Gilbert (Gilly) Morgan
Gilly Morgan wants to raise awareness of prostate cancer, especially in the Afro-Caribbean community
Since surviving his own brush with cancer, Gilbert Morgan has made it his life’s mission to raise awareness of the disease.
Gilbert – Gilly to his friends – was diagnosed with prostate cancer in 2014 but was given the all-clear later that year after surgery.
‘When I was diagnosed I honestly thought I was going to die. I was lucky because they caught it early, but I’ve seen so many people who’ve not been so lucky because it’s been caught too late,’ he said.
One in four black men will get prostate cancer at some point in their lives, compared to one in eight white men, and Gilly is determined to spread the prevention message among his male friends of all backgrounds.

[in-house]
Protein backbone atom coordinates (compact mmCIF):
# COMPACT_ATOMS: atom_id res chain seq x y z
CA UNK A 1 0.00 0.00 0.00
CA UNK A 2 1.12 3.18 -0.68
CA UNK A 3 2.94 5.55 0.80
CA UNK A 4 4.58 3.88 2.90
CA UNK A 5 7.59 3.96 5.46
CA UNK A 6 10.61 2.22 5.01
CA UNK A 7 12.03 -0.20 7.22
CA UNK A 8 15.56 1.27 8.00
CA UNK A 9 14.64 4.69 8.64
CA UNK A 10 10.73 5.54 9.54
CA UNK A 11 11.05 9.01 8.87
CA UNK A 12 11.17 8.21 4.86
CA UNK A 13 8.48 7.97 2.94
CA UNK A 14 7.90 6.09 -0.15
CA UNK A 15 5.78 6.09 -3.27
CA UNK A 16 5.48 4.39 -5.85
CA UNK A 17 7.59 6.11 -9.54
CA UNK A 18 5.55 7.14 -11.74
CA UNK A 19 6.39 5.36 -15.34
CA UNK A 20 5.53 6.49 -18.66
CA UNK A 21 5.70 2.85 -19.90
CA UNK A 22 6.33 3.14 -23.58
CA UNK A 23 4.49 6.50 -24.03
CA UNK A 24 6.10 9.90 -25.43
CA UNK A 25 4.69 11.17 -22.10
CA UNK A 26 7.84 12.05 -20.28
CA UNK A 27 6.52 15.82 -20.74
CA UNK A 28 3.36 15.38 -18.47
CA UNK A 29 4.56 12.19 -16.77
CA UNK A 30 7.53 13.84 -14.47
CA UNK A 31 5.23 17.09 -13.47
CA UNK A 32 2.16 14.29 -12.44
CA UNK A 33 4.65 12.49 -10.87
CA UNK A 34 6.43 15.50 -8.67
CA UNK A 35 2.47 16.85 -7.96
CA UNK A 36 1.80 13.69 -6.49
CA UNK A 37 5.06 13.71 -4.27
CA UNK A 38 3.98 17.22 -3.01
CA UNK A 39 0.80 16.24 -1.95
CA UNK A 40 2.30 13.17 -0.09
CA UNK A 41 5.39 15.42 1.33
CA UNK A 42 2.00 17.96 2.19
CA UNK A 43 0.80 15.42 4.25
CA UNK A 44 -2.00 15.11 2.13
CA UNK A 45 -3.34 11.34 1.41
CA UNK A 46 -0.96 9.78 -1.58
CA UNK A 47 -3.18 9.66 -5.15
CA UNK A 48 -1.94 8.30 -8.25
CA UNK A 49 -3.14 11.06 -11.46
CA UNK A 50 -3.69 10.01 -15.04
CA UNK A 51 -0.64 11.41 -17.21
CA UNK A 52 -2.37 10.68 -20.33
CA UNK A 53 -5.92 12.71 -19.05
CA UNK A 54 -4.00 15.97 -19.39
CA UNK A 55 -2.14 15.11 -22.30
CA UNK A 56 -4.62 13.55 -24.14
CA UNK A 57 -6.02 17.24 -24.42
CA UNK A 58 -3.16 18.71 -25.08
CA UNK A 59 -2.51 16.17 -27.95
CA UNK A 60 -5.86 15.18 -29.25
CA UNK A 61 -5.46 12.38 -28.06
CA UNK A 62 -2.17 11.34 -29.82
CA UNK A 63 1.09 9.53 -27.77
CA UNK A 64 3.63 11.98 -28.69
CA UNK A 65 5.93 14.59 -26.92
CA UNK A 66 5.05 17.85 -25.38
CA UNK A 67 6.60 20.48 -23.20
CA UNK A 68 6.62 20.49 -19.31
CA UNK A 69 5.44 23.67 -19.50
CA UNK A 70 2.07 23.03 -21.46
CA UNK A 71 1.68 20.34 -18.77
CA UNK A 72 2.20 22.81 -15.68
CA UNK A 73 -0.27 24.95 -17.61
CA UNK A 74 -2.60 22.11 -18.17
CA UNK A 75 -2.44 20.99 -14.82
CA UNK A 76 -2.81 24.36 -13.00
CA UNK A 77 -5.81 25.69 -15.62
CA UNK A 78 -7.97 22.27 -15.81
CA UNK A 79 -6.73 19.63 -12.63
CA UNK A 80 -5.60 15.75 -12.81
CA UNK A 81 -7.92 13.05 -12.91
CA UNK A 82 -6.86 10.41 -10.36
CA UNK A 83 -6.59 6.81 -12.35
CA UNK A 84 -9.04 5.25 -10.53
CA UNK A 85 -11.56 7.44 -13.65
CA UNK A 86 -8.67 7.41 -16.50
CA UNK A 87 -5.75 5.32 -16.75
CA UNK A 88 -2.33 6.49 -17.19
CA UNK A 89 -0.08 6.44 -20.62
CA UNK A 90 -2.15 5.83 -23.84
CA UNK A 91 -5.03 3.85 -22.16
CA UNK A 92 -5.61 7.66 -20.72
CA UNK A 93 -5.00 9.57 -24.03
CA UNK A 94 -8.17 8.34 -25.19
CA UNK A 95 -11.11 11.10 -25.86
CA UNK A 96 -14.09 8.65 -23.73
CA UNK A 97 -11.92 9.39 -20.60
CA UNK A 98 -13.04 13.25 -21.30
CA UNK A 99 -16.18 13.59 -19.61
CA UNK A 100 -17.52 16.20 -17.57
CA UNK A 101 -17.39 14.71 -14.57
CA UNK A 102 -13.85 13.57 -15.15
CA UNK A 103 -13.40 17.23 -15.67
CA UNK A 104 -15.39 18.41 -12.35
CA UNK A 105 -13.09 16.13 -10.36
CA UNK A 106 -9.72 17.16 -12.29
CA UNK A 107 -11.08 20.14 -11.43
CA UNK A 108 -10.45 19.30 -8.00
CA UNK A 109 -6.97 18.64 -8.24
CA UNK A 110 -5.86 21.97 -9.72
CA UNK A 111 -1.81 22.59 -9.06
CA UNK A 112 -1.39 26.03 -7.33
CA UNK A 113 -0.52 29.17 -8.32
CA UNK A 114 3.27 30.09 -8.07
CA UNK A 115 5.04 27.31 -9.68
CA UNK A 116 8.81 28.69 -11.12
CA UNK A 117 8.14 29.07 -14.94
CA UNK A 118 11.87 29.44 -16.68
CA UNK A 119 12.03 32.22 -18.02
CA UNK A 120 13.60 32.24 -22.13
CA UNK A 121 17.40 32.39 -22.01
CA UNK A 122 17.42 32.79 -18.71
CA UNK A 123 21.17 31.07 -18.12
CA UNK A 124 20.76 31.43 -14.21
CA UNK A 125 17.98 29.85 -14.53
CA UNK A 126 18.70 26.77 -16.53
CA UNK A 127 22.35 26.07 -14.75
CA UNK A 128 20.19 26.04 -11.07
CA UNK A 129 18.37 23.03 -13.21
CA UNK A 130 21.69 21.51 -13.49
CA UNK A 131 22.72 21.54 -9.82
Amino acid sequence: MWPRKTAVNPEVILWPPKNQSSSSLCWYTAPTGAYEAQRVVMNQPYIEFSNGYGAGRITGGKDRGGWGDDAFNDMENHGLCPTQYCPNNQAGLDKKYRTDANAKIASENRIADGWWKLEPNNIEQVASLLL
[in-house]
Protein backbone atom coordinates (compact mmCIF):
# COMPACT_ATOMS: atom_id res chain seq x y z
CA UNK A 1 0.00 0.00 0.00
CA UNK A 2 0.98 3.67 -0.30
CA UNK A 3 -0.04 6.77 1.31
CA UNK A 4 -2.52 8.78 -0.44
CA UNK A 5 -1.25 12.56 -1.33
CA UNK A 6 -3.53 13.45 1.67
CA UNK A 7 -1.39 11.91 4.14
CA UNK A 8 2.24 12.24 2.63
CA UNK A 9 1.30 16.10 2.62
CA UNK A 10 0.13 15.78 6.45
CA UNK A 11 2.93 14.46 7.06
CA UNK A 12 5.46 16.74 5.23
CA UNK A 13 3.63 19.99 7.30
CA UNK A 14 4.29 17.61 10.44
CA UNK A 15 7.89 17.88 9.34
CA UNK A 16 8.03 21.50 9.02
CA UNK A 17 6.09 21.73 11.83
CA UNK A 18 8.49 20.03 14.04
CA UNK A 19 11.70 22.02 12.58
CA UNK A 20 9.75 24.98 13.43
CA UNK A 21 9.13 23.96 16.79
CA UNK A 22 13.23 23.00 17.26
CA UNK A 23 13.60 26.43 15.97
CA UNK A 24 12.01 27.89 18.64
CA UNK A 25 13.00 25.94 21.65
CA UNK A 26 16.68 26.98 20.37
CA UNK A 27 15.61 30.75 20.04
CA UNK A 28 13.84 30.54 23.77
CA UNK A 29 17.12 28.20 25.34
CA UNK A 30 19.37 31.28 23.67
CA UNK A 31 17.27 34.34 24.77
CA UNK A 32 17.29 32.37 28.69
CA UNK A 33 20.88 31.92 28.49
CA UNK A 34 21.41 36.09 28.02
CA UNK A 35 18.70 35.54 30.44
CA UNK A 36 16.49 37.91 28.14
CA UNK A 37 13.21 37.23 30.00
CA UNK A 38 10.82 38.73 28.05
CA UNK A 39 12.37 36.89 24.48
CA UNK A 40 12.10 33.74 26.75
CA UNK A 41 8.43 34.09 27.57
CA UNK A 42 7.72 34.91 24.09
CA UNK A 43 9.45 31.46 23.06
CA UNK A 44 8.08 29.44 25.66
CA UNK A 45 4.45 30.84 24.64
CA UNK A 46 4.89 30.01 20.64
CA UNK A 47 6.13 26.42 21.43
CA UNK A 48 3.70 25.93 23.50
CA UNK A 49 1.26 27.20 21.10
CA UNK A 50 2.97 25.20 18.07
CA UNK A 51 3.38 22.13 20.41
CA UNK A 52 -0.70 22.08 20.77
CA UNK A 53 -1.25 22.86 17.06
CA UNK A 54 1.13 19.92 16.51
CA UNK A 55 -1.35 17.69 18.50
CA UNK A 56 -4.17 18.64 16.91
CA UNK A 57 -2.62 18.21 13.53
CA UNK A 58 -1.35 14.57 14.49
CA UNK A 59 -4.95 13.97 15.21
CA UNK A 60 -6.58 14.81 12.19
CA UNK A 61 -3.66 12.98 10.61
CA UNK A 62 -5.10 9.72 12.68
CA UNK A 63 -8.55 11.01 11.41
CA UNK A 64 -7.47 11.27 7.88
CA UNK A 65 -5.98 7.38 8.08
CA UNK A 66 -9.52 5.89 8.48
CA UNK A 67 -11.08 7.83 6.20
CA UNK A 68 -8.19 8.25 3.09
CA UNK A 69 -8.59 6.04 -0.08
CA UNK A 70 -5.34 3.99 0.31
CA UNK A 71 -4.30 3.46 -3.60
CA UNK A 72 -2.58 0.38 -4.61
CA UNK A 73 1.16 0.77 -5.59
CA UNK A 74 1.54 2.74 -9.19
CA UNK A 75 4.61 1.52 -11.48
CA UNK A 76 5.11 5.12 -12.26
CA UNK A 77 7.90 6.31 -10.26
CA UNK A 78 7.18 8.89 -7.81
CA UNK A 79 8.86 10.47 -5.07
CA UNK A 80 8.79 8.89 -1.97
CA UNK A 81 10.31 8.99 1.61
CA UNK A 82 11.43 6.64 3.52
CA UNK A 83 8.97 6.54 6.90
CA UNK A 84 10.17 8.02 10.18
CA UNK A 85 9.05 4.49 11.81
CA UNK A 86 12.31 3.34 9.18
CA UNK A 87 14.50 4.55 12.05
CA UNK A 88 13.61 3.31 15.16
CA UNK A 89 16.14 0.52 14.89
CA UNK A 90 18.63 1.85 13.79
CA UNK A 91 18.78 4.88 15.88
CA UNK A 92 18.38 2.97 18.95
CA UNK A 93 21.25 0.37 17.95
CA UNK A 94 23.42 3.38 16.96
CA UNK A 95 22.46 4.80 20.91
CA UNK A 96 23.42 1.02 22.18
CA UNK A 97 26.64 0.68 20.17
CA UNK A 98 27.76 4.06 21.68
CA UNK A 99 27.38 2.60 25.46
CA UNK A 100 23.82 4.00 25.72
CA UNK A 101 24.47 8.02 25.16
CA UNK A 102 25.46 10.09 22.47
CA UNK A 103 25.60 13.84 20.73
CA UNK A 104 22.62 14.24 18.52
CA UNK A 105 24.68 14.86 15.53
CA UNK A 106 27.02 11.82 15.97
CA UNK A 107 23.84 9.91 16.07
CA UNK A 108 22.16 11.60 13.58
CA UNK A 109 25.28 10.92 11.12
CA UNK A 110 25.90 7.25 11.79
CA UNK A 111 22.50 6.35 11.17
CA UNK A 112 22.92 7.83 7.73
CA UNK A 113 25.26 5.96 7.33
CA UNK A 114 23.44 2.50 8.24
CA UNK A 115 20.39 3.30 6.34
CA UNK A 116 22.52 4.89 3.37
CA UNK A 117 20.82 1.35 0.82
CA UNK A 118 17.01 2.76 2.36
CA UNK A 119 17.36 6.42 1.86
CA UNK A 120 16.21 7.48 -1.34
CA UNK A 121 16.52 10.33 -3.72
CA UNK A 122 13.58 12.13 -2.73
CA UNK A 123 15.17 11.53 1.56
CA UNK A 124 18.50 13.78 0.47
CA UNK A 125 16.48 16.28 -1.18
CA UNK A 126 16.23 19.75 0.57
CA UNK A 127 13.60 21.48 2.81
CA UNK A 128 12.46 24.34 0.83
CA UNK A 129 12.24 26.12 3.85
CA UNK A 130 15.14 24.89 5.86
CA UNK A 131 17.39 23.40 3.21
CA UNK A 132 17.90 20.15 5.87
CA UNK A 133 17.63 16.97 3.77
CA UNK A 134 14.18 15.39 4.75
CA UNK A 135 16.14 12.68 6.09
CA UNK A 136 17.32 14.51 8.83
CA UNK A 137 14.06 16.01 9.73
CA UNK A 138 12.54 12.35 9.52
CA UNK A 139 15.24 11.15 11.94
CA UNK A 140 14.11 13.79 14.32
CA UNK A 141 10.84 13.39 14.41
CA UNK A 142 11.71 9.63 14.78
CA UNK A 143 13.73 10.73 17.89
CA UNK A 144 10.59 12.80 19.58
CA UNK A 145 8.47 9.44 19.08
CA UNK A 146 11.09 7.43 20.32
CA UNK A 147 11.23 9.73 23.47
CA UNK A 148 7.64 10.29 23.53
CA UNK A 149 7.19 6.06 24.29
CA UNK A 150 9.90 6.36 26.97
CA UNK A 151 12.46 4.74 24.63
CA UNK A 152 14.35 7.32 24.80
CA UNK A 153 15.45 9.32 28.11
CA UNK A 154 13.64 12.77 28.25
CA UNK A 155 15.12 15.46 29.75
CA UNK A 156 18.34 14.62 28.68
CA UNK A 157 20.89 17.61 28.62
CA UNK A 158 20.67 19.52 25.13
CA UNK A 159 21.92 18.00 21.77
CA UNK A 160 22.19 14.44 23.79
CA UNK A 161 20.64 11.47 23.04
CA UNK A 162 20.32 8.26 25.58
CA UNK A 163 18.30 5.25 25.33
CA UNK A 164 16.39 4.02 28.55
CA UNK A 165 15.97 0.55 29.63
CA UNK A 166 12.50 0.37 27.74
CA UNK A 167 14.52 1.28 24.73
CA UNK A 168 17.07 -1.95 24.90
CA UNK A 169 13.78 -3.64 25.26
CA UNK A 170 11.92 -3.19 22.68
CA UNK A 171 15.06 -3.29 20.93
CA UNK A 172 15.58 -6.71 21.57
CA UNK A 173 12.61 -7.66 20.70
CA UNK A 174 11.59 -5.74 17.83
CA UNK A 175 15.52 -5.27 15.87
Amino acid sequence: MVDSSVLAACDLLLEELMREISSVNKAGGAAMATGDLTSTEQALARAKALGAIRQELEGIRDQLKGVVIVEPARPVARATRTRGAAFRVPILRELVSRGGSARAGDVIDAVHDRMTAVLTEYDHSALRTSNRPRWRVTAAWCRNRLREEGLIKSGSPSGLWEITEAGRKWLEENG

A father of four, Gilly does a great deal of voluntary work and has strong links with BHA, a charity that campaigns for equality in health care, and with Can-survive UK, which provides culturally sensitive support for people living with cancer and their families.
He says he is prepared to ‘start the conversation’ about prevention whenever the opportunity arises, at work, in the gym or when socialising with friends. ‘We need to do something because there just isn’t enough awareness of prostate cancer in the Afro-Caribbean community. A lot of people just don’t want to talk about it because it’s a very sensitive subject, but I’ll continue to raise awareness for as long as I live,’ he said.